# 11.5: Nuclear Energy

Learning Objectives

• Explain where nuclear energy comes from.
• Describe the difference between fission and fusion.

Nuclear changes occur with a simultaneous release of energy. Where does this energy come from? If we could precisely measure the masses of the reactants and the products of a nuclear reaction, we would notice that the amount of mass drops slightly in the conversion from reactants to products. Consider the following nuclear reaction, in which the molar mass of each species is indicated to four decimal places:

$\underbrace{\ce{^{235}U}}_{235.0439} \rightarrow \underbrace{\ce{^{139}Ba}}_{138.9088} + \underbrace{\ce{^{94}Kr}}_{93.9343} + \underbrace{\ce{2^1n}}_{2 \times 1.0087} \label{Eq1}$

If we compare the mass of the reactant (235.0439) to the masses of the products (sum = 234.8605), we notice a mass difference of −0.1834 g, or −0.0001834 kg. Where did this mass go?

According to Albert Einstein’s theory of relativity, energy (E) and mass (m) are related by the following equation:

$E = mc^2 \label{Eq2}$

where c is the speed of light, or 3.00 × 108 m/s. In the course of the uranium nuclear chemical reaction, the mass difference is converted to energy, which is given off by the reaction:

\begin{align*} E &= (−0.0001834 \;kg)(3.00 \times 10^8\; m/s)^2 \\[4pt] &= −1.65 \times 10^{13}\; J \\[4pt] &= −1.65 \times 10^{10}\; kJ \label{Eq3} \end{align*}

That is, 16.5 billion kJ of energy are given off every time 1 mol of uranium-235 undergoes this nuclear reaction. This is an extraordinary amount of energy. Compare it to combustion reactions of hydrocarbons, which give off about 650 kJ/mol of energy for every CH2 unit in the hydrocarbon—on the order of hundreds of kilojoules per mole. Nuclear reactions give off billions of kilojoules per mole.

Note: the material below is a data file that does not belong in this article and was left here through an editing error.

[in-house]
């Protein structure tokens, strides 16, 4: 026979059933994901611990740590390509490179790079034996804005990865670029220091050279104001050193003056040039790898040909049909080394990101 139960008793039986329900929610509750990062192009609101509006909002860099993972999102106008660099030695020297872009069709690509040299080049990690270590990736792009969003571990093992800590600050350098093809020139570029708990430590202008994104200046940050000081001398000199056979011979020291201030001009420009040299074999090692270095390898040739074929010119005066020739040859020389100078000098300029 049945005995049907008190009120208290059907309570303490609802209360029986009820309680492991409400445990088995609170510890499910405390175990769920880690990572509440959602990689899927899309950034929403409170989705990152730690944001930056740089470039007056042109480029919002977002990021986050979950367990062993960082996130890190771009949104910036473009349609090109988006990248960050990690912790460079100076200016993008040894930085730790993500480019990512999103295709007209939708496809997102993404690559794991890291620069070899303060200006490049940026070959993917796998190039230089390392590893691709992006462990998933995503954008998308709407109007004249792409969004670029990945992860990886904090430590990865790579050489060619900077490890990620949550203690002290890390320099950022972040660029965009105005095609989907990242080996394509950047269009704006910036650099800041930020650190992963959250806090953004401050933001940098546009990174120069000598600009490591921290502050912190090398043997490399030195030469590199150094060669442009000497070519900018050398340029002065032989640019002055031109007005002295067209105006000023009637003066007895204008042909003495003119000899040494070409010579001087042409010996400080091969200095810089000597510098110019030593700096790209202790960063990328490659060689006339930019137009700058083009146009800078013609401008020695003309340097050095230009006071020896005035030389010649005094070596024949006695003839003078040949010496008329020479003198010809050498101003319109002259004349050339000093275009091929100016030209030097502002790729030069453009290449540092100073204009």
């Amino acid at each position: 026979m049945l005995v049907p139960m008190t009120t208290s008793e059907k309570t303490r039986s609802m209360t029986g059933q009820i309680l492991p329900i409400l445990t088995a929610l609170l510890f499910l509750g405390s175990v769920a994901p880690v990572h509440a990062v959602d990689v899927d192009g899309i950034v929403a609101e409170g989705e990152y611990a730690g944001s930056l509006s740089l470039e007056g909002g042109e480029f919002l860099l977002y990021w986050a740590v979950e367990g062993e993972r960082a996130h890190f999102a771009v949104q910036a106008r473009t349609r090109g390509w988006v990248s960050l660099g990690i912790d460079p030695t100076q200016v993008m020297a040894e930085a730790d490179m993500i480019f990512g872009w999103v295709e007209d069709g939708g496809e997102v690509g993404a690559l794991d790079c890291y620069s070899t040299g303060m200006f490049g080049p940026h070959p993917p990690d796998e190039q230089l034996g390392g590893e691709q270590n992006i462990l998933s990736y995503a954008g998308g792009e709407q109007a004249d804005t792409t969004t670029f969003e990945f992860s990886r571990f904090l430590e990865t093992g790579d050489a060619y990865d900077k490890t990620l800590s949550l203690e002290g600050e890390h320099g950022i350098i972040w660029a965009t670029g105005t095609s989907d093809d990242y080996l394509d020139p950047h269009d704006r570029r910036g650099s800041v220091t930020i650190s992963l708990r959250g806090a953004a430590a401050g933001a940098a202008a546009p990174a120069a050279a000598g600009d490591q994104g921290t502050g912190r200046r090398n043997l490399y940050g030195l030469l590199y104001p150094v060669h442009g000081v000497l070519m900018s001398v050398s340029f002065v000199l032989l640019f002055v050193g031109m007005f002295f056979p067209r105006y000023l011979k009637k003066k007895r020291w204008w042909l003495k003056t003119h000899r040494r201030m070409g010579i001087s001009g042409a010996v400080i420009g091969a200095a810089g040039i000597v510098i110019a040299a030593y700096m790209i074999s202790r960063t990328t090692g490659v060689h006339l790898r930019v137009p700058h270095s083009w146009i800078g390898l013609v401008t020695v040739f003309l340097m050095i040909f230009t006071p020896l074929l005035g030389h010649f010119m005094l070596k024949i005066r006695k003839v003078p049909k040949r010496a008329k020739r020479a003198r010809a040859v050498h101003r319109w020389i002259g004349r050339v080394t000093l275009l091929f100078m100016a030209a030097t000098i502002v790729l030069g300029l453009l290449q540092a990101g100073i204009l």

If this energy could be properly harvested, it would be a significant source of energy for our society. Nuclear energy involves the controlled harvesting of energy from fission reactions. The reaction can be controlled because the fission of uranium-235 (and a few other isotopes, such as plutonium-239) can be artificially initiated by injecting a neutron into a uranium nucleus. The overall nuclear equation, with energy included as a product, is then as follows:

235U + 1n → 139Ba + 94Kr + 31n + energy

Thus, by the careful addition of extra neutrons into a sample of uranium, we can control the fission process and obtain energy that can be used for other purposes.

The Curie Family

Artificial or induced radioactivity was first demonstrated in 1934 by Irène Joliot-Curie and Frédéric Joliot, the daughter and son-in-law of Marie Curie.

Example $$\PageIndex{1}$$: Plutonium-239

Plutonium-239 can absorb a neutron and undergo a fission reaction to produce an atom of gold-204 and an atom of phosphorus-31. Write the balanced nuclear equation for the process and determine the number of neutrons given off as part of the reaction.

SOLUTION

Using the data given, we can write the following initial equation:

$$\mathrm{_0^1n+ \, _{94}^{239}Pu\rightarrow \, _{79}^{204}Au+ \, _{15}^{31}P + \, ?_0^1n}$$

In balanced nuclear equations, the sums of the subscripts on each sides of the equation are the same, as are the sums of the superscripts. The subscripts are already balanced: 0 + 94 = 94 and 79 + 15 = 94. The superscripts on the left equal 240 (1 + 239) but equal 235 (204 + 31) on the right. We need five more mass number units on the right. Five neutrons should be the products of the process for the mass numbers to balance. (Because the atomic number of a neutron is zero, including five neutrons on the right does not change the overall sum of the subscripts.) Thus, the balanced nuclear equation is as follows:

$$\mathrm{_0^1n + \, _{94}^{239}Pu \rightarrow \, _{79}^{204}Au + \, _{15}^{31}P + 5_0^1n}$$

We predict that the overall process will give off five neutrons.

Exercise $$\PageIndex{1}$$

Uranium-238 can absorb a neutron and undergo a fission reaction to produce an atom of cesium-135 and an atom of rubidium-96. Write the balanced nuclear equation for the process and determine the number of neutrons given off as part of the reaction.